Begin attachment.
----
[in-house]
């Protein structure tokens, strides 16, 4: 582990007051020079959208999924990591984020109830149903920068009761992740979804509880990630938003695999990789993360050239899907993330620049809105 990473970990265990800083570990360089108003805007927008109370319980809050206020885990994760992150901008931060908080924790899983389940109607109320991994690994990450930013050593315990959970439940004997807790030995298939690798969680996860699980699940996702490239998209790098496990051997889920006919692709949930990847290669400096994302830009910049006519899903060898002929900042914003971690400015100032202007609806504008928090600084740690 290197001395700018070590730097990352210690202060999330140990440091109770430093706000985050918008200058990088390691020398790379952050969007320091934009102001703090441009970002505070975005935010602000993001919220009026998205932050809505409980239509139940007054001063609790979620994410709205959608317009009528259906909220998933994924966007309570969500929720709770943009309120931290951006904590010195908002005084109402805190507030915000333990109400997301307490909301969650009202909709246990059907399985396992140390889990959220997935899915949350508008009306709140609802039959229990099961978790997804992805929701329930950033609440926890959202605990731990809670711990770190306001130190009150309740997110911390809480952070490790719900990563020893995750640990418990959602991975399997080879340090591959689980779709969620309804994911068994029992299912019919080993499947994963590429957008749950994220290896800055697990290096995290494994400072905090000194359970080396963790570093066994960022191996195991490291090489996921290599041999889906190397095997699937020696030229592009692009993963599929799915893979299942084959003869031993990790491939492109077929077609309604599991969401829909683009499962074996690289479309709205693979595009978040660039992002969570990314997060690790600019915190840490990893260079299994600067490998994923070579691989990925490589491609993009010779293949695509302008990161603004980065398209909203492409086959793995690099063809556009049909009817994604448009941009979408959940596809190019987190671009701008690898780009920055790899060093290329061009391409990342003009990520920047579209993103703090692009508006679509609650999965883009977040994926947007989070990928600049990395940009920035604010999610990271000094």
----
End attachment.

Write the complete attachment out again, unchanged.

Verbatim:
[in-house]
């Protein structure tokens, strides 16, 4: 582990007051020079959208999924990591984020109830149903920068009761992740979804509880990630938003695999990789993360050239899907993330620049809105 990473970990265990800083570990360089108003805007927008109370319980809050206020885990994760992150901008931060908080924790899983389940109607109320991994690994990450930013050593315990959970439940004997807790030995298939690798969680996860699980699940996702490239998209790098496990051997889920006919692709949930990847290669400096994302830009910049006519899903060898002929900042914003971690400015100032202007609806504008928090600084740690 290197001395700018070590730097990352210690202060999330140990440091109770430093706000985050918008200058990088390691020398790379952050969007320091934009102001703090441009970002505070975005935010602000993001919220009026998205932050809505409980239509139940007054001063609790979620994410709205959608317009009528259906909220998933994924966007309570969500929720709770943009309120931290951006904590010195908002005084109402805190507030915000333990109400997301307490909301969650009202909709246990059907399985396992140390889990959220997935899915949350508008009306709140609802039959229990099961978790997804992805929701329930950033609440926890959202605990731990809670711990770190306001130190009150309740997110911390809480952070490790719900990563020893995750640990418990959602991975399997080879340090591959689980779709969620309804994911068994029992299912019919080993499947994963590429957008749950994220290896800055697990290096995290494994400072905090000194359970080396963790570093066994960022191996195991490291090489996921290599041999889906190397095997699937020696030229592009692009993963599929799915893979299942084959003869031993990790491939492109077929077609309604599991969401829909683009499962074996690289479309709205693979595009978040660039992002969570990314997060690790600019915190840490990893260079299994600067490998994923070579691989990925490589491609993009010779293949695509302008990161603004980065398209909203492409086959793995690099063809556009049909009817994604448009941009979408959940596809190019987190671009701008690898780009920055790899060093290329061009391409990342003009990520920047579209993103703090692009508006679509609650999965883009977040994926947007989070990928600049990395940009920035604010999610990271000094």